Recently I was asked to speak at a ‘blog-in’ about imposter syndrome. The request came from Sandra, who was organising the blog-in after a conversation we had a week or so before. We got talking about our skills and how often we undervalue them. I’m very grateful for my journey in life. It has steered my path to study Psychology, Gender & Cultural Studies, Sexology, Business, Training and NLP and my work is as a leadership coach and trainer. I’m also a writer and send a weekly newsletter to an email group. It’s fair to say I have a lot of skills and I have complete confidence in my ability to help others who may need some help to move forward in their life, business or relationship.


Because I work in the personal development space I am always looking for the latest research, following inspiring people and learning new things. I’ve always been curious about the world we live in and what makes people do the things they do. And it’s easy to forget, when we are following those ahead of us on our journey, that we have learned some things along the way.

As a young girl I rode horses competitively. I was very talented and would always get either first and second or first and third on my two show jumpers. My coach/trainer was my ‘earth father’ Uncle Roy. He always told me that my results would speak for themselves and I didn’t need to brag. One of his favourite sayings was ‘self praise is no recommendation’. And so now, decades later…when it comes to marketing myself and my business I struggle. It feels like bragging to tell people how great I am at what I do and I hear Uncle Roy’s words in my head. This is the ‘Imposter Syndrome’ at work. It’s the fear that any minute now people will work out I’m not everything they think I am….that somehow I’ve bluffed my way here and ‘they’ will expose me for the fraud I am…which is ridiculous and untrue.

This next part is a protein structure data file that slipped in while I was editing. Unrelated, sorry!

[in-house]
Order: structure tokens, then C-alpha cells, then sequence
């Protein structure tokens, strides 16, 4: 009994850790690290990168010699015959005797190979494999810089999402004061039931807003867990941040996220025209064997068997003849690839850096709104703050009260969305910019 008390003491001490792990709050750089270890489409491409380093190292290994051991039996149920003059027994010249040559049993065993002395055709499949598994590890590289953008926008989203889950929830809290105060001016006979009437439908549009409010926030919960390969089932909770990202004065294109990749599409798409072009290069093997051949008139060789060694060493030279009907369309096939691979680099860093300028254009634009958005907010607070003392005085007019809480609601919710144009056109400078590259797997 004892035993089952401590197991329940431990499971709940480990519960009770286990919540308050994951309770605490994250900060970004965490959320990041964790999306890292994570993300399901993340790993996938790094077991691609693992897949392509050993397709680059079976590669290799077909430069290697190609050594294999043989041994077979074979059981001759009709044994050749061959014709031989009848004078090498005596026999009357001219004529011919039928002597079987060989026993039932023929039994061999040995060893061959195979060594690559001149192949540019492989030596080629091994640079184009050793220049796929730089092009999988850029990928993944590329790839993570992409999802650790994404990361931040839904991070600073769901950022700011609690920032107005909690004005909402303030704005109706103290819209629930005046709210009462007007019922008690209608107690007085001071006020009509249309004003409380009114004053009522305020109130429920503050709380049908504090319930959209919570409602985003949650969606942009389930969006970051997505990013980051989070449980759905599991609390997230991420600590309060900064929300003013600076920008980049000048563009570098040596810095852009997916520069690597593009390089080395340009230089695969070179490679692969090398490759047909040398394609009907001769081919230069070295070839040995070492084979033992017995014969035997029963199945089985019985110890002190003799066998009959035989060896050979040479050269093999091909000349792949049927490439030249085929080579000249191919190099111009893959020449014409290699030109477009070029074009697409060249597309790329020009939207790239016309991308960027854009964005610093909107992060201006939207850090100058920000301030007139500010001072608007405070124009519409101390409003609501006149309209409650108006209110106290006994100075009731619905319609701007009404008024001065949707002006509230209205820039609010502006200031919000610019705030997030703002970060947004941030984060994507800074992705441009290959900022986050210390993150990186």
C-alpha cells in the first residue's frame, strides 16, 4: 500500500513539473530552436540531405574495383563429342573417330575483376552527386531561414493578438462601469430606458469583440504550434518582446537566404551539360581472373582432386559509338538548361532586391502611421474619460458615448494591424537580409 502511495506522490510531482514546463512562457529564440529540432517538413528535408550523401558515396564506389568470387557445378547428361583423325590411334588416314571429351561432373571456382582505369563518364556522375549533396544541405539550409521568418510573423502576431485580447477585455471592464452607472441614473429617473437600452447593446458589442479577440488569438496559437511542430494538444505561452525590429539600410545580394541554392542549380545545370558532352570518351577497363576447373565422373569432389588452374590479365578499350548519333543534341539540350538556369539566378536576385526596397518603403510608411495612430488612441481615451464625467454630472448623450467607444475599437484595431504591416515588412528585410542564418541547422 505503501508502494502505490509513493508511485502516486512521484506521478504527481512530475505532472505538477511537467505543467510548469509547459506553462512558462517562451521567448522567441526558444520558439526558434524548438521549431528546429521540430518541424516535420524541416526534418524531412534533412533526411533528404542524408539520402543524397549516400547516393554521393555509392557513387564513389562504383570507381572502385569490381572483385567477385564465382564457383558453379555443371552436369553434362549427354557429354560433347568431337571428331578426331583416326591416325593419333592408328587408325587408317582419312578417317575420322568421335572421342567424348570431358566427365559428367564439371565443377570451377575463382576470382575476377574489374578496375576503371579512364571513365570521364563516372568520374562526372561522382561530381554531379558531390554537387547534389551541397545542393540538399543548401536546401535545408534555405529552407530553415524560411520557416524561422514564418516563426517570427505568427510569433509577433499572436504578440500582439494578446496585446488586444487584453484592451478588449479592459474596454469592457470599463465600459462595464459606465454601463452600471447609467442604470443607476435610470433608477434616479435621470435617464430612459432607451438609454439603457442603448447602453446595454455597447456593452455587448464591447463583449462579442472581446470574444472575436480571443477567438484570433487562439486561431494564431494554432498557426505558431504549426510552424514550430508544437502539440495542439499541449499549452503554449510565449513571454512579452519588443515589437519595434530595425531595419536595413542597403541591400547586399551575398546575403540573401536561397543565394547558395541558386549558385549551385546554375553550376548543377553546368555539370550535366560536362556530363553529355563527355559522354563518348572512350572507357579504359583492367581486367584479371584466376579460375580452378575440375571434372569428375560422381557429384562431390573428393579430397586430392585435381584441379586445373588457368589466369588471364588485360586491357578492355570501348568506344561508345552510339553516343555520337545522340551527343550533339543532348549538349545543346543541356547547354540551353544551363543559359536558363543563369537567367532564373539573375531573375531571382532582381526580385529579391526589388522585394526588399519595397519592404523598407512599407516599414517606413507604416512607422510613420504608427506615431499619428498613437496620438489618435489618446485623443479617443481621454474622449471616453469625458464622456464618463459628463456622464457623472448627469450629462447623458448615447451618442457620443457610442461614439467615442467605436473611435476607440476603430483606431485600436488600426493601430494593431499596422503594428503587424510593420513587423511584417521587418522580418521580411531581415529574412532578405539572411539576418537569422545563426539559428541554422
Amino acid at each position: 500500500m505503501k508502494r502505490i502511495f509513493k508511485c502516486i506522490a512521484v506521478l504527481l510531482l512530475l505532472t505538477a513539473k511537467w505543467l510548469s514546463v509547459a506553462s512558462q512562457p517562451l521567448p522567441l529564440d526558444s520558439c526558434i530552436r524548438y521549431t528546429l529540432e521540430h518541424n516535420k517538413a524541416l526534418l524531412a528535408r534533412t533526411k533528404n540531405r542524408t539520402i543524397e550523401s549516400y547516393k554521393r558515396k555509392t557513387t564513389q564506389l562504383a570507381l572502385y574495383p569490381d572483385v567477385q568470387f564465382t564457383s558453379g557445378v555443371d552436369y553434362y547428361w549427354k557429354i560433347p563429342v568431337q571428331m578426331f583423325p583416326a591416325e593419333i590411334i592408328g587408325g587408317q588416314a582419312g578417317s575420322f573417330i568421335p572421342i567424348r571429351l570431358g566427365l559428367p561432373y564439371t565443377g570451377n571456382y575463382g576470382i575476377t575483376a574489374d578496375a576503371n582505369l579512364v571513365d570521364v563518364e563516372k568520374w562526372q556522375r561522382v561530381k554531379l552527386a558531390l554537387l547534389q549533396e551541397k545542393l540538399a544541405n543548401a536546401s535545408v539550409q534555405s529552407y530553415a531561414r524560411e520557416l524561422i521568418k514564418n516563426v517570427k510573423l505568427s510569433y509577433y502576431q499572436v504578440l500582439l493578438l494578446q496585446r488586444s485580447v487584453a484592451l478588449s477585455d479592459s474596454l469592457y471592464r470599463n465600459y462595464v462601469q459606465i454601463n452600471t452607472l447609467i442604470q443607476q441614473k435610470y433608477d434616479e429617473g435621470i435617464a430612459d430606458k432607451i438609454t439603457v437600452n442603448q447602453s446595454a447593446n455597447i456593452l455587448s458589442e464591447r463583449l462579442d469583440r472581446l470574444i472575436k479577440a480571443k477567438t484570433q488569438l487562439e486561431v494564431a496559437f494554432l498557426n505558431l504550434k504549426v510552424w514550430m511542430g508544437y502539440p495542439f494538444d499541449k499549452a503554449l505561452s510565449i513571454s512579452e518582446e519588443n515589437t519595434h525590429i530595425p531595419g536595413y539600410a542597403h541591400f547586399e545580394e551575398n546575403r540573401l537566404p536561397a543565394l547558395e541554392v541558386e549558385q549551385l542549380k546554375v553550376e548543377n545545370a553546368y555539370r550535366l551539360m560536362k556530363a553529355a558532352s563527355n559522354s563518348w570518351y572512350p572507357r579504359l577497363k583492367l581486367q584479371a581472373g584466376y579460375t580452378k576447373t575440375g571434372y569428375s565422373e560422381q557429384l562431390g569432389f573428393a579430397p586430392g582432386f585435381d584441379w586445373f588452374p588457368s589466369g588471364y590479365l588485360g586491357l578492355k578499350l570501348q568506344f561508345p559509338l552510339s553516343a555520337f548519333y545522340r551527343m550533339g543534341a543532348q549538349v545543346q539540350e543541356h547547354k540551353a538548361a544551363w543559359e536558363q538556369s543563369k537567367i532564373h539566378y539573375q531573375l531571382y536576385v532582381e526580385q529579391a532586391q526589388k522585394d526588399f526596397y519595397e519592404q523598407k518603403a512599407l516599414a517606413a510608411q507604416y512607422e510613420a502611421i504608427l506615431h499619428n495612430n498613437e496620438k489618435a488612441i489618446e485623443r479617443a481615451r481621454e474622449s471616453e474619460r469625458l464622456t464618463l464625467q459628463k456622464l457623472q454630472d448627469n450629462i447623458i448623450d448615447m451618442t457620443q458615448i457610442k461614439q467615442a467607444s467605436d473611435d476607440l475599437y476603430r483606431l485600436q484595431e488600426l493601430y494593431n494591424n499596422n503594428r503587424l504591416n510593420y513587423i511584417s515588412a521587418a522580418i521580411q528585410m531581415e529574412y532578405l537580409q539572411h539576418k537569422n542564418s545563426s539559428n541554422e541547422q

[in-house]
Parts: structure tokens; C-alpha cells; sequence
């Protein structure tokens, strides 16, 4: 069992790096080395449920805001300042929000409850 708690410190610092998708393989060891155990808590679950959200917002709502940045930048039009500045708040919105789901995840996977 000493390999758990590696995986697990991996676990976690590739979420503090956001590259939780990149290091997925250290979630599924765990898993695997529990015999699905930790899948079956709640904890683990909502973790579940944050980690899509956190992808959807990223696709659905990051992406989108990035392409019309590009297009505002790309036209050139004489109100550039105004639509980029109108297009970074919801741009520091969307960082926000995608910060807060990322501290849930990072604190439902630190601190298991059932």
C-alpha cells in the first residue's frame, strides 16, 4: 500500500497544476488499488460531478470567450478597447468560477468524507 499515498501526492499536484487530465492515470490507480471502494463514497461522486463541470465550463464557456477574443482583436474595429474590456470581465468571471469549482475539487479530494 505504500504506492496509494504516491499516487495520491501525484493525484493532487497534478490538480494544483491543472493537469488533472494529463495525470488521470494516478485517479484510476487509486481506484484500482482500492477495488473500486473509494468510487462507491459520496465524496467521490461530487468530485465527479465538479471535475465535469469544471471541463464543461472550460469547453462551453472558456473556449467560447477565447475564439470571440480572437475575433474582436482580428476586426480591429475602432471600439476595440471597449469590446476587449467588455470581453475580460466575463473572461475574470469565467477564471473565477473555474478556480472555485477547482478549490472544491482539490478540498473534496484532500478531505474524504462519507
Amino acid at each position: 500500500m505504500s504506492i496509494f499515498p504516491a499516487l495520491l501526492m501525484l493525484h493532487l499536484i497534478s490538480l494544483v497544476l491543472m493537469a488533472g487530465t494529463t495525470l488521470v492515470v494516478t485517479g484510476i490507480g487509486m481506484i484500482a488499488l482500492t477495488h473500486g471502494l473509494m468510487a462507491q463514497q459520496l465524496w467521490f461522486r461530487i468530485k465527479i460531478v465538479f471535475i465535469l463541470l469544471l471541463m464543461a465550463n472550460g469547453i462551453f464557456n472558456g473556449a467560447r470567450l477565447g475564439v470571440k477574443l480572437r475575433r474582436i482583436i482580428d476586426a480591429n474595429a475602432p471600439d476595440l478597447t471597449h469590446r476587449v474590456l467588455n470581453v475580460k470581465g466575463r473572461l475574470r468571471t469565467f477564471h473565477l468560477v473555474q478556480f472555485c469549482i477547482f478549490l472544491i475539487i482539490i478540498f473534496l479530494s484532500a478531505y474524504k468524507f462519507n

This was brought home to me in a dramatic way a few years ago when I was working with a Jack Canfield coach. I was expressing to him that people would often follow my journey, comment on how inspiring it was and eventually show up for either a coaching program or workshop I was offering. I told this coach I ‘just don’t get it….after all I’m no one special and yet these people look up to me’. He asked me if I had a mirror in my house. I said ‘of course’. He then told me to go and stand in front of the mirror and asked me what I saw when I stood there. ‘I see me’ I replied.

‘No’ he said….’what you see if a two dimensional representation of you and what other people see is all three dimensions’. He went on to tell me ‘you don’t have to understand why they follow you….the fact is they do. You are so busy looking ahead that you forgot that just as you are following others there are those who are following you.’ As I pondered this he said ‘just keep doing what you are doing…that in itself inspires others’. His last piece of advice for me was that whatever they decide about who I am and my abilities is a reflection of them rather than of me. As long as I stay true to my journey then it’s impossible to be an imposter in my own life. They will decide for themselves whether I am worthy to follow without me doing anything to ‘trick’ them into that.

  • Don’t underestimate yourself. You have skills. You do your particular skills in a different way to every other person who may have the same skills. What you bring with you is your learning, your desires, your passions and your personality.
  • You cannot be an imposter if you think about what you want to do and why and are taking steps in that direction.
  • Do things your way.
  • Hold your head high and keep going and being an inspiration to those who follow you.